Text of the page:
Weekend Dissapointment

This weekend was a bit of a disappointment for me.  I had been anticipating for months the event at Carolina Motorsports Park in Kershaw, SC.  Friday was the day I had set aside to do the final preparations on my car and then drive down in the afternoon.

Part of my preparations is to change out my street brake setup for a track set of rotors and pads.  I use a Raybestos set of pads that was recommended to me by the folks at Porterfield Brakes in California.  They have consistently been a source of good advice on brakes for track use. 

I pulled my wheels and then drove the pins out so I could remove the pads.  Then I unbolted the Brembo calipers so I could swap out the rotors.  With the Brembos bolted back in I slipped in the Raybestos pads and pinned them in with the normal hardware.

The next step was to make sure that my wheels were back on with the proper torque and the tires were inflated to the proper pressure with nitrogen.

Then it was on to the alignment rack.  Over time all cars alignment changes and I wanted to be certain that the Evolution was set for the track.  After mounting the targets on the wheels and taking the initial reading It was clear that I needed to tweak things.  When doing an alignment you start with the back of the vehicle first so I brought the lift up and set the camber in the rear.  Next was the toe.  Then as I snugged down on the lock nut for the driver’s side toe adjustment it just spun.  I carefully backed off the nut and then removed the bolt.  The threads were ruined. 


This bolt wasn’t just a normal bolt that I could easily replace either.  It had a cam welded to the head and a flat spot over the threads so that another cam would be kept in place on the other side of the suspension.  I called my friends at Mitsubishi and talked with the parts department.  The earliest I could expect it would be on Tuesday.  I went ahead and ordered it, but I knew that was the end of any track time this weekend.  I tried to look on the bright side and be thankful that I had discovered it on the rack and not the track.  If I had been cooking it around the track and the threads had allowed the nut to come off it might have meant that the rear would have had a sudden toe-out situation on the driver’s side.  That would have been disastrous.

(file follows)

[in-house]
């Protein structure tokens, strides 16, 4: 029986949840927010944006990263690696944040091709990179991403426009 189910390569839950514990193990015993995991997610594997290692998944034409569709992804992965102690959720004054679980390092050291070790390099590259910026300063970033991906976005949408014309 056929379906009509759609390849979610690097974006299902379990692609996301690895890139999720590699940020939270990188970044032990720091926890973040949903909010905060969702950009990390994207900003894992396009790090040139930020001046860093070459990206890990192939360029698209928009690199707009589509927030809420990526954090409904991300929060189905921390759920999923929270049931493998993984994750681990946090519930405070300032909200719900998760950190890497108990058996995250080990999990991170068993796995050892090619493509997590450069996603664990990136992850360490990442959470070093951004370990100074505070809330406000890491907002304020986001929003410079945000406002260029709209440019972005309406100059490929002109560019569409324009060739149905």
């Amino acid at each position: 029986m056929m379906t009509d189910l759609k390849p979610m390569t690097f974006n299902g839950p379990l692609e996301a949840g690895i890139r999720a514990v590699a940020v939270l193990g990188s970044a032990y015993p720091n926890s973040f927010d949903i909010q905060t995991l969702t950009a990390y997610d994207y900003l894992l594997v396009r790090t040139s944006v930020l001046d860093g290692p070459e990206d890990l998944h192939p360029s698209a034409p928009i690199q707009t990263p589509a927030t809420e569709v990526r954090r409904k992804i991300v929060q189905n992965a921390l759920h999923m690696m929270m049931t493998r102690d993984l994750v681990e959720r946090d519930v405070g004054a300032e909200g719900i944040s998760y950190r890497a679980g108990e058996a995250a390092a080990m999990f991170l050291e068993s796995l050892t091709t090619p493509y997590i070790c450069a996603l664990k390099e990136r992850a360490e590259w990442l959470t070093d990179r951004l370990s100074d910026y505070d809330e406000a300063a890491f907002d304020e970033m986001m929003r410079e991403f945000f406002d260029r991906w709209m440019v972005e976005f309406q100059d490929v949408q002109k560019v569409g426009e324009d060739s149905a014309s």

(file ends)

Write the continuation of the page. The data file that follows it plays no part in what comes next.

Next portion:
I was still frustrated as I called to cancel my hotel reservations and the track steward to let him know that I could not attend.

So what to do?  Instead of moping around the house I focused on my other vehicle, a 1992 Toyota Pickup.  It has about 200,000 miles on it, but is very reliable and my daily driver.  I put it up on the lift in my garage and changed out the oil and filter, and greased the fittings on the front end.  Then I changed out the spark plugs and cap and rotor.  The battery terminals were showing signs of corrosion so I disconnected them and got them all cleaned up.  I checked the battery fluid level and then re-connected the terminals.  While the truck was up in the air it was also a good time to rotate the tires.

There will be another opportunity to go to CMP, but I wish it could have been this weekend.

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5 Responses to Weekend Dissapointment

  1. Noel says:

    Bummer! But better safe than not. Any idea why the bolt failed? Seems like an odd failure point.

  2. Mark says:


    Sorry to hear that you were derailed, but glad you found a way to work on something you could make progress on. That’s perhaps one of the reasons I have so many projects going on at once.

    Sunday I was a bit under the weather physically and emotionally, and found solace in more concrete sawing and drilling in that base anchor around the perimeter of my shop. I got that part completed as the day came to an end.

    Fending off a bit of a cold brought on by the season change.


  3. jimsgarage says:

    Noel –

    The bolt design limits the amount of torque that can be applied and here is why. The head of the bolt has a cam washer welded to it so that the excentric can work to adjust toe. On the other side of the suspension link is another cam washer that must be kept in sync with the one welded to the bolt head. to do this a flat spot is made in the bolt and the washer has a flat spot as well. That means that 20% of the thread is missing on that part of the bolt. If too much torque is applied the threads fail since the shear force is able to overcome the strength of the metal since 20% of it is gone.

    I will have to check the torque setting for that nut. It has a lock washer between it and the cam washer. Maybe it would be better to use a nylock nut instead.


  4. Wei Yan Chan says:

    Sorry to hear about the cam bolt. I know you were looking forward to that track day. You should have called me, I could have lent you my cam bolt for the weekend from my ‘spare’ Evo.

  5. Chris Mini says:

    Jim….I hate you couldn’t make the event…I know you were looking so forward to it. You’ll get your shot at them next time.

    Chris Belcher

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